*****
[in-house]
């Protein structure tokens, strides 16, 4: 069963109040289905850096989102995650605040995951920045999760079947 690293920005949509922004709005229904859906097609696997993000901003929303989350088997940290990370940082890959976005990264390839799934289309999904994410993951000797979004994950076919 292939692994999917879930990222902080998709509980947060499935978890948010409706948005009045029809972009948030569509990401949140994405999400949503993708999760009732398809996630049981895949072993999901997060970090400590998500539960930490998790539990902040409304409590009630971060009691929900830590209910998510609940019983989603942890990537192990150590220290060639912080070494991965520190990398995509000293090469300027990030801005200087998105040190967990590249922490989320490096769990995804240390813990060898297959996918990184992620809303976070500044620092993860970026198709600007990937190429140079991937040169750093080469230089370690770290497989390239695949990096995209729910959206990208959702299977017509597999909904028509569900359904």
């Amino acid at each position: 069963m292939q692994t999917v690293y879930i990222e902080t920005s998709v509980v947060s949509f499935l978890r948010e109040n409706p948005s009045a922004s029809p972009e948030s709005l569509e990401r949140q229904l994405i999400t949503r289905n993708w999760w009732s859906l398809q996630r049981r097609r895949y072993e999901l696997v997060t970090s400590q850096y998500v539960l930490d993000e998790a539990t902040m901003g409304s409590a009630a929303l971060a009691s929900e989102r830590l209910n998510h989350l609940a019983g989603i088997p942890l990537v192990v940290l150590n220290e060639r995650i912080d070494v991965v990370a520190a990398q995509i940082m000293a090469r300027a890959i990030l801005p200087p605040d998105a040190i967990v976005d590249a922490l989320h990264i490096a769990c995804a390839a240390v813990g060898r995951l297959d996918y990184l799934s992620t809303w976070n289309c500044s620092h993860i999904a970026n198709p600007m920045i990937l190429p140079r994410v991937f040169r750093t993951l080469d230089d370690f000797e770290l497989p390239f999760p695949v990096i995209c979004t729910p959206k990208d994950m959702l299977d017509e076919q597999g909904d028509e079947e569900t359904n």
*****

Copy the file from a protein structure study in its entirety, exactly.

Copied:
[in-house]
């Protein structure tokens, strides 16, 4: 069963109040289905850096989102995650605040995951920045999760079947 690293920005949509922004709005229904859906097609696997993000901003929303989350088997940290990370940082890959976005990264390839799934289309999904994410993951000797979004994950076919 292939692994999917879930990222902080998709509980947060499935978890948010409706948005009045029809972009948030569509990401949140994405999400949503993708999760009732398809996630049981895949072993999901997060970090400590998500539960930490998790539990902040409304409590009630971060009691929900830590209910998510609940019983989603942890990537192990150590220290060639912080070494991965520190990398995509000293090469300027990030801005200087998105040190967990590249922490989320490096769990995804240390813990060898297959996918990184992620809303976070500044620092993860970026198709600007990937190429140079991937040169750093080469230089370690770290497989390239695949990096995209729910959206990208959702299977017509597999909904028509569900359904």
């Amino acid at each position: 069963m292939q692994t999917v690293y879930i990222e902080t920005s998709v509980v947060s949509f499935l978890r948010e109040n409706p948005s009045a922004s029809p972009e948030s709005l569509e990401r949140q229904l994405i999400t949503r289905n993708w999760w009732s859906l398809q996630r049981r097609r895949y072993e999901l696997v997060t970090s400590q850096y998500v539960l930490d993000e998790a539990t902040m901003g409304s409590a009630a929303l971060a009691s929900e989102r830590l209910n998510h989350l609940a019983g989603i088997p942890l990537v192990v940290l150590n220290e060639r995650i912080d070494v991965v990370a520190a990398q995509i940082m000293a090469r300027a890959i990030l801005p200087p605040d998105a040190i967990v976005d590249a922490l989320h990264i490096a769990c995804a390839a240390v813990g060898r995951l297959d996918y990184l799934s992620t809303w976070n289309c500044s620092h993860i999904a970026n198709p600007m920045i990937l190429p140079r994410v991937f040169r750093t993951l080469d230089d370690f000797e770290l497989p390239f999760p695949v990096i995209c979004t729910p959206k990208d994950m959702l299977d017509e076919q597999g909904d028509e079947e569900t359904n």